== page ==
- March 26 down the years
A woman in a male-dominated sportWhat happened on March 26 in Formula One history?
Lella Lombardi, the only woman to score points in F1, well half a point by finishing sixth in the 1975 Spanish Grand Prix, was born in Frugarolo Italy. Only half points were awarded after a serious accident, which killed four people, stopped the race at half distance. Earlier that year, in a March, she became the first woman to qualify for a grand prix when she made the grid in South Africa. This gained her sponsorship, and the headlines followed with her half point in Spain. It was no one-off as later in the season she took a seventh at the German Grand Prix. She died, at the age of 50, in Milan in 1992.
Brazil hosted the second round of the championship; five of the top six finishers were disqualified after the race because of problems with the wooden running board under their cars. After an appeal the cars were scrutineered again and everyone, except David Coulthard, was reinstated. The wing-end plates on Coulthard car were found to be 7mm lower than permitted. On the eve of the race Jean Alesi had a narrow escape when he hit an advertising hoarding that had collapsed onto the pit straight at 180mph. Sauber had to withdraw both its cars after the dreadfully uneven track had caused rear-wing failures, even though the whole circuit had been relaid. Bernie Ecclestone was slammed in the press for his failure to criticise the track - he had attacked Silverstone and Malaysia - which they claimed was simply because he owned the commercial rights to the event at Interlagos.
More controversy and no shortage of anger, again in Brazil, where the first round of the championship was won by Michael Schumacher with David Coulthard second. Five hours after the race it was announced both had been disqualified as the samples of fuel from their cars didn't match the pre-race samples, and Gerhard Berger was promoted to first position. At an appeal, on April 14, the disqualifications were overturned, but the teams did not score the respective constructors' points for the race. Later Berger blasted officials saying they had turned the sport into "a joke".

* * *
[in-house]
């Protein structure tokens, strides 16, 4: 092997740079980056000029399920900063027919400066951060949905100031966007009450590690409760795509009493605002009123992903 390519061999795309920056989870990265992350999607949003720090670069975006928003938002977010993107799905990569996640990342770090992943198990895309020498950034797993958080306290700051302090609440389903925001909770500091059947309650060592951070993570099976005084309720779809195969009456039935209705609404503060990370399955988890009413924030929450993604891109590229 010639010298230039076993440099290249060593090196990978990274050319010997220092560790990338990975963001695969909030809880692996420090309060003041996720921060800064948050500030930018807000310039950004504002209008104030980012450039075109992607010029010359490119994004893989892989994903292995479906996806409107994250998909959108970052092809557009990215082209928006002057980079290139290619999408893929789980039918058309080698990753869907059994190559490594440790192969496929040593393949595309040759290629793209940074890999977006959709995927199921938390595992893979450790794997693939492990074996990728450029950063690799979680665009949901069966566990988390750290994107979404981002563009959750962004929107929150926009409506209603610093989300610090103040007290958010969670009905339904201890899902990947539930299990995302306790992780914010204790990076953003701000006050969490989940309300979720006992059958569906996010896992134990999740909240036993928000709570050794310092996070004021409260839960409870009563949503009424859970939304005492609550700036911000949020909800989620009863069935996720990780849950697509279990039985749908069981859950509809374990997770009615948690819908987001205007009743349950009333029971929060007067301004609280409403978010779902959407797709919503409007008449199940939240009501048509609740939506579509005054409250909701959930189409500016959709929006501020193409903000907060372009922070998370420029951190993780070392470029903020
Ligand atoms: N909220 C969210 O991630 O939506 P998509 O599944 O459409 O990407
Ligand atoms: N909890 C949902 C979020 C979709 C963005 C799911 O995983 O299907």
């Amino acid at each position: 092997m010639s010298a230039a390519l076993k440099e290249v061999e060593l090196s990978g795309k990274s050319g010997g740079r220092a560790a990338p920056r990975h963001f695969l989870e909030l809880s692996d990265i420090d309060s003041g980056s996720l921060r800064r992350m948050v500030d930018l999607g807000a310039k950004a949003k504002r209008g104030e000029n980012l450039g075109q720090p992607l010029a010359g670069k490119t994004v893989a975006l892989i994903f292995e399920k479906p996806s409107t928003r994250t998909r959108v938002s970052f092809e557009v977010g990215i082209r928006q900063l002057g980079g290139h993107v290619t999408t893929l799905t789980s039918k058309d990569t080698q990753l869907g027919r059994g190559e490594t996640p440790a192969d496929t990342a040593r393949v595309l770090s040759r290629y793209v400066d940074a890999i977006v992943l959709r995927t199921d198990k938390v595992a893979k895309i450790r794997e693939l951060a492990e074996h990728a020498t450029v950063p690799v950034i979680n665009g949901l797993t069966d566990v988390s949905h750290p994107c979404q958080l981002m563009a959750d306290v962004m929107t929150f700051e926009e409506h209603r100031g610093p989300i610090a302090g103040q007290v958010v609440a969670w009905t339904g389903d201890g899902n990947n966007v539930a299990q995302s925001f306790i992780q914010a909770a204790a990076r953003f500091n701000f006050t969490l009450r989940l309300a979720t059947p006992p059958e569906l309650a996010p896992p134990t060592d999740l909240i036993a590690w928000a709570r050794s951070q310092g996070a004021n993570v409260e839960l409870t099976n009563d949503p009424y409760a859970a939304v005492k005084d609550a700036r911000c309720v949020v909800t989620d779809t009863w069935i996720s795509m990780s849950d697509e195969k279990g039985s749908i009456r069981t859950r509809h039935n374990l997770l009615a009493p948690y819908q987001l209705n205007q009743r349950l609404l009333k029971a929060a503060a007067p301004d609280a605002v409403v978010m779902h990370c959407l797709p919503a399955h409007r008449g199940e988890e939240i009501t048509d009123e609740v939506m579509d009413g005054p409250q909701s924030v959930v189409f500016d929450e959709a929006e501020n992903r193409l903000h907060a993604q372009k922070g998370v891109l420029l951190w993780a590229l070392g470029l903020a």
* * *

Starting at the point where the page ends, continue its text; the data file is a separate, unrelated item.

Elio de Angelis, who competed in 108 grand prix between 1979 and 1986, was born in Rome. He died during testing at Paul Ricard in France when the rear wing of his Brabham BT55 detached at high speed. De Angelis was also a concert standard pianist, who famously kept drivers entertained for an evening during the drivers' strike at the 1982 South African Grand Prix.
Martin Donnelly was born in Belfast, Northern Ireland. Donnelly suffered serious injuries during a crash in practice for the 1990 Spanish Grand Prix at Jerez when thrown out of his Lotus whilst still attached to the seat. He went on to manage several teams on lower formulas and to work in driver development.
Didier Pironi was born in Villecresnes in Paris; he competed in 70 grand prix between 1978 and 1982, scoring three wins. His circuit racing career was ended by a serious accident in practice for the German Grand Prix when he badly damaged his legs. He later took up powerboat racing, but was killed in a crash off the Isle of Wight in 1987.
The birth of Armand Peugeot, one of the leading pioneers of the motor industry. Originally a bicycle salesman, he moved into developing steam cars and then motor cars built with Daimler engines. When his brother, Eugene, declined to put further investment in the company he set up on his own in 1896. He built a factory atAudincourt, dedicated to the manufacture of cars with an internal combustion engine. In 1910 he merged with Eugene's company and at the time of his death in 1915, Peugeot were the largest car manufacturer in France, producing 10,000 cars per year.